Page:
If you didn’t know, I applied to Oxford University for 2021 to read German and Linguistics, but unfortunately I did not get accepted. I was a little disappointed but I wasn’t massively upset by this news, because I know that I’ve done my best to get to the interview stage alone – anyway it’s an honour to be even considered and encouraged by my teachers to even apply in the first place back in September.
However, in this article I wanted to take a look at how well other applicant have done this year and some reasons as to why people didn’t get in.
At my school, 17 people applied to Oxbridge this year. Two for Cambridge, the rest Oxford. Out of those, 12 got through to the interview stage, including the two Cambridge applicants, with five being rejected.
On the 12th January 2021, a week ago, the Oxford candidates got the dreaded (or longed for) email claiming our acceptance or rejection. This is what shocked me. I didn’t have my heart entirely set on Oxford, as I knew that getting into the University would be close to a miracle, but I would have thought a good chunk out of the other applicants from my school would get accepted. Only one person out of 12 got accepted, a medicine candidate to Christ Church college. All other 11 applicants were not successful, including me. Even those applying to lesser subscribed courses such as Modern Languages and Classics (with general acceptance rates of 33% and 34% – the highest rates of acceptance in past years) were not successful.
One single person from a high-performing school was accepted into Oxford University 2021. From a school where the overall A-Level and GCSE results each year are outstanding, for example in 2019 89% of all students received grades A*–C, and 41% A*–A. With regard to GCSE results, in 2019 66% achieved A*–A grades (9-4 in the new system).
Earlier this week, the Cambridge applicants got their news with yet another disappointment of neither of the two getting in, despite being probably the two strongest applicants out of all 17.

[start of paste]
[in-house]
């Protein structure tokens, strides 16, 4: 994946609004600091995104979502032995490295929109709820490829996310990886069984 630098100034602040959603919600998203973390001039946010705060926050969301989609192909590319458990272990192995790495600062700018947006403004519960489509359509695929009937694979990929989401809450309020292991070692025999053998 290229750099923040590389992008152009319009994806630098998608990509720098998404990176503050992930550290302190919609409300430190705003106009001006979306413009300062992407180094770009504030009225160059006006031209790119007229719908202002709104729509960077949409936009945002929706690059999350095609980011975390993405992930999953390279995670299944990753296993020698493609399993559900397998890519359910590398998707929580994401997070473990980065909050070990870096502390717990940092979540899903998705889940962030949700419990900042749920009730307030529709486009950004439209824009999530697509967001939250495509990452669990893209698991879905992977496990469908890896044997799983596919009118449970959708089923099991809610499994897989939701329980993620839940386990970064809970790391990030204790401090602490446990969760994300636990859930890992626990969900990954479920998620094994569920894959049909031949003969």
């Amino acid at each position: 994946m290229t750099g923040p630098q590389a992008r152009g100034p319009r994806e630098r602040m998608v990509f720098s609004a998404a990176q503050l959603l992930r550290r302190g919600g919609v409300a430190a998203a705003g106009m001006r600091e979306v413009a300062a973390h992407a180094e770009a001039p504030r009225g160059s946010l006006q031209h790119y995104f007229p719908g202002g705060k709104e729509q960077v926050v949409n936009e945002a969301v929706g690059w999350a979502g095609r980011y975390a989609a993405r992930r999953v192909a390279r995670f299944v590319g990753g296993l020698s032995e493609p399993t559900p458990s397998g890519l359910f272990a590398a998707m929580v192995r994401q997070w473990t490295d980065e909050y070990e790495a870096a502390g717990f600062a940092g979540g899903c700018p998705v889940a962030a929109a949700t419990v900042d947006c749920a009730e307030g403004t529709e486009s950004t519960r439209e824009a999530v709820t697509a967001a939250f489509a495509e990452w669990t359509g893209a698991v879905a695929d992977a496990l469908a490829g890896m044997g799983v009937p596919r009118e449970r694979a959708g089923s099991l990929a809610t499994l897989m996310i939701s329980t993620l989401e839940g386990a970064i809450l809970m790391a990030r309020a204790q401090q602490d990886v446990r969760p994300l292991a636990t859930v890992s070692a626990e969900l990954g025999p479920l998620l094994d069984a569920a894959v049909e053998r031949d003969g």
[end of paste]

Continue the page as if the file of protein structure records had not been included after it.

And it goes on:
Each year between 4-8 students are normally accepted to Oxbridge from my school – this year only 1. Surely this has something to do with the pandemic and its affects on university admission rates.
With the news of last years exams being cancelled in 2020, and the inequity of the results for both GCSE and A-Level, affecting those applying to university to start last September, many students decided to defer, knowing that the ‘university experience’ would not be the same this year or that they didn’t achieve the grades they probably deserved. I don’t blame them: if it were me going to university last September, I probably would have deferred too. For me, this would have been due to the lack of guidance from the Government relating how universities will be; the act of paying £9,250 to effectively just sit in the dorm room all day and have online lessons; the overall lack of certainty; and the fact that there’d be no ‘university experience’.
However, there are consequential effects for those applying to university this year – my year group. I was interviewed by the Telegraph last summer about my thoughts on the current education situation. My main argument was that there’d be more competition for university places in 2021, this year, as there’d be more people applying and there was so much uncertainty and neglect for this year’s exams. I felt as though my year group and year 11 had been neglected, and only now, with the ever increasing uncertainty around exams and education for 2021, we have been pushed to one side yet again.
We are seeing the effects of the COVID-19 pandemic again and again, more so on students and the youth, as so many of us have missed out on university places and more. The Government are keen to forget about how we must be feeling – online learning day-in day-out with no support or guidance. The teachers must be so frustrated with the lack of advice and direction so far from the Education Board and Secretary. We are all, to sum up, fed up of this pandemic and we still have a long way to go.
I want to further read up on the admissions statistics of other universities and courses in the upcoming weeks, when no doubt newspapers will release other articles about (I hope) the unfairness of this year’s rates of acceptance. For example, I’d love to learn more about the medical candidates of this year. At my school, my friends – medicine applicants – have suffered a great deal of bad news. Exeter University rejected a good amount of them, based on the UKAT scores: the university claimed they would only be taking those Medical candidates in the top band of UKAT scores above a certain amount of points (the top 3% in the nation) or those candidates from last year, who have already achieved A-Level results. The unfairness of this is outstanding, but I can understand why a university would prefer to accept those who have solid grades already.
Will exams actually happen? Will there be any more U-turns in education? Will schools actually go back to school before the summer? Leave your ideas in the comments below!